연결 가능 링크

Official Says Seoul Needs to Review Policy on Pyongyang


Chun Yung-woo, the top security official for outgoing South Korean President Lee Myung-bak.

Chun Yung-woo, the top security official for outgoing South Korean President Lee Myung-bak.

Seoul, South Korea (VOA) – South Korea should review its current policy on North Korea to cope with the North Korean nuclear threat, a senior South Korean official said Wednesday.

In an exclusive interview with VOA’s Korean Service, Chun Yung-woo, the top security official for outgoing South Korean President Lee Myung-bak, offered his government’s assessment of its policy on North Korea for the last 5 years and advice for Park Geun-hye’s government, which officially starts on Monday.

“We should review our policy toward the North based on the assumption that nuclear-armed North Korea and the maintenance of peace and stability on the Korean peninsula can’t go together and a long-term peaceful co-existence with the North is impossible,” said Chun.

Earlier, Lee told a meeting of senior dignitaries, including former government ministers and religious leaders, that it has become impossible to have North Korea abandon its nuclear programs through dialogue and negotiations and only regime collapse could remove the threat.

Later, in his farewell speech to the nation Lee contended that people in North Korea, an isolated and heavily sanctioned country, are changing.

Chun said Lee’s government contributed to bringing about a change in the North but he declined to provide specific details.

“We have used any means available to us to bring about a change in the mindset of people in the North and in the North Korean society.”

Chun stressed the importance of informing North Korean people about the outside world.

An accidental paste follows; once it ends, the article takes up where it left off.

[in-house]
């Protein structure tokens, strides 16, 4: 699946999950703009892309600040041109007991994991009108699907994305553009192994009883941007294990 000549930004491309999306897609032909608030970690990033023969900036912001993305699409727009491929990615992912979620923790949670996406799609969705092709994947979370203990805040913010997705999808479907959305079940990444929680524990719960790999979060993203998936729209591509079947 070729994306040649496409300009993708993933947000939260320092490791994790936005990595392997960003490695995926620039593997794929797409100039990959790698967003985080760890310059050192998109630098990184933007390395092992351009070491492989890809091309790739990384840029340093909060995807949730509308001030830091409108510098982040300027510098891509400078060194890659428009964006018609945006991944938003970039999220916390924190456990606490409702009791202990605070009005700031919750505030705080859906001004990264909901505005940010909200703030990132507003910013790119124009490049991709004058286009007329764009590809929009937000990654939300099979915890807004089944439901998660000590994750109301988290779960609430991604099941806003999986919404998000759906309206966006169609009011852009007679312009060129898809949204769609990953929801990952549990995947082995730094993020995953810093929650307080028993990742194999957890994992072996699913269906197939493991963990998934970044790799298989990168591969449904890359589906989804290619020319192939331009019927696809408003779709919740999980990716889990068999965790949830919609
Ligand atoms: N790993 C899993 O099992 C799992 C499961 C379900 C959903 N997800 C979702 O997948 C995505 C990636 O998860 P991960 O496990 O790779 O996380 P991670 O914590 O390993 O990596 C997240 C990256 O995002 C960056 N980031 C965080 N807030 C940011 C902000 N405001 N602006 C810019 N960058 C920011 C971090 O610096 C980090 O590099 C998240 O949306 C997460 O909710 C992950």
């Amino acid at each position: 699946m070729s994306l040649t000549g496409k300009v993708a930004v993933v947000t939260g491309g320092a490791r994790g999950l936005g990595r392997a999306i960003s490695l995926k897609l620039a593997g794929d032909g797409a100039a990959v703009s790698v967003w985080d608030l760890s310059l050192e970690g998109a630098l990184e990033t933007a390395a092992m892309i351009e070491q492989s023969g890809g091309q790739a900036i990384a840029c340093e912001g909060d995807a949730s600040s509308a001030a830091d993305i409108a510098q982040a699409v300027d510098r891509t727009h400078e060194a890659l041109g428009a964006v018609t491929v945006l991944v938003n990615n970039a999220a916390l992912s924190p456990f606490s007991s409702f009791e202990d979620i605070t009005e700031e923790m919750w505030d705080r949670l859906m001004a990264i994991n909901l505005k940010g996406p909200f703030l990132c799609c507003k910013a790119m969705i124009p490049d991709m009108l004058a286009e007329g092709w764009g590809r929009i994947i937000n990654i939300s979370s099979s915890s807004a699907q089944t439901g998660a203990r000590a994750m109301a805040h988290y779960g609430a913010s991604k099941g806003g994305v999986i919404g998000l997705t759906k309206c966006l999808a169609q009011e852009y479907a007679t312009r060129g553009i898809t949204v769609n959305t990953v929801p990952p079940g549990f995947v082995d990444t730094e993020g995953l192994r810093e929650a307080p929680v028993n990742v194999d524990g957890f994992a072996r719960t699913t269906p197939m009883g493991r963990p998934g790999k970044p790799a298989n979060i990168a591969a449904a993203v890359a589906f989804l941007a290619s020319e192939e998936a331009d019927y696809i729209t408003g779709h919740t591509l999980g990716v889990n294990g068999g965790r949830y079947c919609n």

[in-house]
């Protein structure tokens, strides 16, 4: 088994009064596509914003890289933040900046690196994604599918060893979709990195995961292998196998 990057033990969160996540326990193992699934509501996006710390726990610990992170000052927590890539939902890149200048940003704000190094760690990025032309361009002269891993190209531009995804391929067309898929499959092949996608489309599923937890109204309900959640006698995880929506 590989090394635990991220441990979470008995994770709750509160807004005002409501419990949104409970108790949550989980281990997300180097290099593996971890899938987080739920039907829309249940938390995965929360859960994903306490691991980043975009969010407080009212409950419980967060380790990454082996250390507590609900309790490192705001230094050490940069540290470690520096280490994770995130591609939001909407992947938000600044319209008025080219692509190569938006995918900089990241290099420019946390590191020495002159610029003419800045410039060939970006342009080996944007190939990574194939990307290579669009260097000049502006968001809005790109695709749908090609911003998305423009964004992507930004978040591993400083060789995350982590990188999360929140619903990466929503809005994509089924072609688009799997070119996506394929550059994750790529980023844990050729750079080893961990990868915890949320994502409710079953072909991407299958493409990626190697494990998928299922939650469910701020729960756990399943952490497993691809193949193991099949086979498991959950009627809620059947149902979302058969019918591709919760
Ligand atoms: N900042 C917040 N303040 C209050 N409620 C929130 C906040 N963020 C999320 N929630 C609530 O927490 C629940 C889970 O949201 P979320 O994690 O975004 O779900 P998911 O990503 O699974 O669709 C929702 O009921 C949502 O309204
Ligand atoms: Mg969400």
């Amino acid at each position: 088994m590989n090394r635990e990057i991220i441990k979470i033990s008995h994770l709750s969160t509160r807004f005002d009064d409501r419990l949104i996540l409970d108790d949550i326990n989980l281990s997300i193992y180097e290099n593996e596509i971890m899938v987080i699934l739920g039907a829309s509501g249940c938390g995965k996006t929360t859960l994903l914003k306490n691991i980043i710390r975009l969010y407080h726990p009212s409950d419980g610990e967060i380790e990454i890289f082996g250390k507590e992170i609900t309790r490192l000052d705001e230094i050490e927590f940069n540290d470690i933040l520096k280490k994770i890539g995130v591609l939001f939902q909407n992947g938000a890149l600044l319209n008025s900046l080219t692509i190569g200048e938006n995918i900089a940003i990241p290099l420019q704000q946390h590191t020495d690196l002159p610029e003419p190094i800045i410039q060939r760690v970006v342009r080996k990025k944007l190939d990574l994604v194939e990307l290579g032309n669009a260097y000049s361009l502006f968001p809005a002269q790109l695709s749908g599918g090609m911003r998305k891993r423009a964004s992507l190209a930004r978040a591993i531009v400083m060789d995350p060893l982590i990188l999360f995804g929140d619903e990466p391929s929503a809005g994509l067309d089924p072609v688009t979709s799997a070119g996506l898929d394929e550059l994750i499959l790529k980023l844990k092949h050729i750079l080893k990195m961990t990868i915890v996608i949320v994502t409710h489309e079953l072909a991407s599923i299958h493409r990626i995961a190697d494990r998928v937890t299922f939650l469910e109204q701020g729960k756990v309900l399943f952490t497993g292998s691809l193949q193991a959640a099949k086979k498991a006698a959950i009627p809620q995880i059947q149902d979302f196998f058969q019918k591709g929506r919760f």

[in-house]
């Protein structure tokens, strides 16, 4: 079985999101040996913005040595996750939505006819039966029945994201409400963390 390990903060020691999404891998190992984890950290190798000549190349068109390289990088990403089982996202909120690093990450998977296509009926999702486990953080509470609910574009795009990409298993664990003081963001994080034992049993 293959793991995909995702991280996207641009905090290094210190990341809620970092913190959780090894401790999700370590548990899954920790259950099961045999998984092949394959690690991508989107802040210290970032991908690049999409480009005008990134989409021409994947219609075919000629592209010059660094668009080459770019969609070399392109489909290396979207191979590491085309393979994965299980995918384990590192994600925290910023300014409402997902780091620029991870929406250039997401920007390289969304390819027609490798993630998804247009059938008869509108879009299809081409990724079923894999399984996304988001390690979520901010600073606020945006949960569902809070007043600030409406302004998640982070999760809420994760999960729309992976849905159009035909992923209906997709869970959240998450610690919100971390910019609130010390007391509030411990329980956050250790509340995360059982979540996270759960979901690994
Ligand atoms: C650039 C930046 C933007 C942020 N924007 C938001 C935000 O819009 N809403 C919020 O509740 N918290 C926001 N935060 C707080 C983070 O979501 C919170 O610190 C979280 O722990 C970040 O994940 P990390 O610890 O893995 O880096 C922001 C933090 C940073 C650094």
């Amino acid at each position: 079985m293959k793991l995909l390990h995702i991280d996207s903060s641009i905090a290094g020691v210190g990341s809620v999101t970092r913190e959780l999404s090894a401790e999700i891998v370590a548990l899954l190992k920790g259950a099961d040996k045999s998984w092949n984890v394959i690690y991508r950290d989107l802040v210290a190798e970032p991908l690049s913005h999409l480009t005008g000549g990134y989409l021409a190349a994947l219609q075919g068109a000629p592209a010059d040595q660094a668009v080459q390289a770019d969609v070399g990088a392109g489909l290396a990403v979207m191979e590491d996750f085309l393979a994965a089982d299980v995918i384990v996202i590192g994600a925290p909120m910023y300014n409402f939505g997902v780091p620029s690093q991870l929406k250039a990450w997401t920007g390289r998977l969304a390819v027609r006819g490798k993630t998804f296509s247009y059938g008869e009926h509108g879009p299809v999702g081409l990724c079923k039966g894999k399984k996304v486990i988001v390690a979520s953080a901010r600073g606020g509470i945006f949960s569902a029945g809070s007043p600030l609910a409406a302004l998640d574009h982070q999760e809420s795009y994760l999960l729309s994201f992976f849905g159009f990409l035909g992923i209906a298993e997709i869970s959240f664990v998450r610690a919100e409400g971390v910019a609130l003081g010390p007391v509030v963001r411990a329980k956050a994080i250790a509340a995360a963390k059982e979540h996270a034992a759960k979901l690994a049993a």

“The most dangerous virus to the North Korean regime is the truth,” said Chun.

On the prospect of new sanctions by the United Nations Security Council against North Korea, Chun said coordination and cooperation among South Korea, Japan, and the United States is well in place, adding that China, the North’s staunchest ally, will be playing a key role in determining the severity of the sanctions. Chun contended that China’s stance on future U.N. actions is critical to restraining the North from further provocations.

The North’s latest nuclear test is estimated to be the most powerful test, which prompted some South Korean politicians to reconsider the country’s commitment to denuclearization. However, Chun dismissed that as an “unrealistic option” coming out of frustration.

Chun expressed hope for enhanced cooperation with Japan in handling security threats posed by the North, suggesting the incoming government resume efforts to revive a military accord between the two countries, which will allow the two sides to share military intelligence on North Korea. Japan and South Korea agreed on the agreement but the South failed to sign it due to political oppositions.

“It was a mistake not to make enough efforts to persuade the public but the agreement is essential. When an opportunity arises, we need to make renewed efforts to persuade the public to support the agreement.”


Reported by Byung Yong Park and Hwan Yong Kim for VOA Korean Service. Written in English by Jennifer Yoo

To contact the editor responsible for this story: news editors at VOA’s Korean Service Korean-editors@voanews.com
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